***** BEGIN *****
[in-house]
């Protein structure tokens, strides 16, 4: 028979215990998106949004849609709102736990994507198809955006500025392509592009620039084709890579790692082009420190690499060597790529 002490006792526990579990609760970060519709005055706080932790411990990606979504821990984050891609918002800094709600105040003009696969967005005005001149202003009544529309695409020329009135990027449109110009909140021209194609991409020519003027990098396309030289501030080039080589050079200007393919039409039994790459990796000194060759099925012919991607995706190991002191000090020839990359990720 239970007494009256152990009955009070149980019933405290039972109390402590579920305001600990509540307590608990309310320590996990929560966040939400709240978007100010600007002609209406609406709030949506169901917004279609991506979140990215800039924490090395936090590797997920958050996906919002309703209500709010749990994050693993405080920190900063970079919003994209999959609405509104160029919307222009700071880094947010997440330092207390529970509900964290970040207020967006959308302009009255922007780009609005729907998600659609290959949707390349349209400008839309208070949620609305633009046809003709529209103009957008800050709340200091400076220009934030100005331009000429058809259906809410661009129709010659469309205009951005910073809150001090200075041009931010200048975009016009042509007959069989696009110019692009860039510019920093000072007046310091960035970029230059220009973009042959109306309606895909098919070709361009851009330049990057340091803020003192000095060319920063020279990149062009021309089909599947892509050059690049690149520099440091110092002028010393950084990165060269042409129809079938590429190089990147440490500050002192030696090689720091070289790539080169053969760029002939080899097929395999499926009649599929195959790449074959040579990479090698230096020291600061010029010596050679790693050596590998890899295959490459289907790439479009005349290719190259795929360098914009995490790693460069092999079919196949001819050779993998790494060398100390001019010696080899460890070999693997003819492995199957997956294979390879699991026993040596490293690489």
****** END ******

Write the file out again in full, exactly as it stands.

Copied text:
[in-house]
């Protein structure tokens, strides 16, 4: 028979215990998106949004849609709102736990994507198809955006500025392509592009620039084709890579790692082009420190690499060597790529 002490006792526990579990609760970060519709005055706080932790411990990606979504821990984050891609918002800094709600105040003009696969967005005005001149202003009544529309695409020329009135990027449109110009909140021209194609991409020519003027990098396309030289501030080039080589050079200007393919039409039994790459990796000194060759099925012919991607995706190991002191000090020839990359990720 239970007494009256152990009955009070149980019933405290039972109390402590579920305001600990509540307590608990309310320590996990929560966040939400709240978007100010600007002609209406609406709030949506169901917004279609991506979140990215800039924490090395936090590797997920958050996906919002309703209500709010749990994050693993405080920190900063970079919003994209999959609405509104160029919307222009700071880094947010997440330092207390529970509900964290970040207020967006959308302009009255922007780009609005729907998600659609290959949707390349349209400008839309208070949620609305633009046809003709529209103009957008800050709340200091400076220009934030100005331009000429058809259906809410661009129709010659469309205009951005910073809150001090200075041009931010200048975009016009042509007959069989696009110019692009860039510019920093000072007046310091960035970029230059220009973009042959109306309606895909098919070709361009851009330049990057340091803020003192000095060319920063020279990149062009021309089909599947892509050059690049690149520099440091110092002028010393950084990165060269042409129809079938590429190089990147440490500050002192030696090689720091070289790539080169053969760029002939080899097929395999499926009649599929195959790449074959040579990479090698230096020291600061010029010596050679790693050596590998890899295959490459289907790439479009005349290719190259795929360098914009995490790693460069092999079919196949001819050779993998790494060398100390001019010696080899460890070999693997003819492995199957997956294979390879699991026993040596490293690489």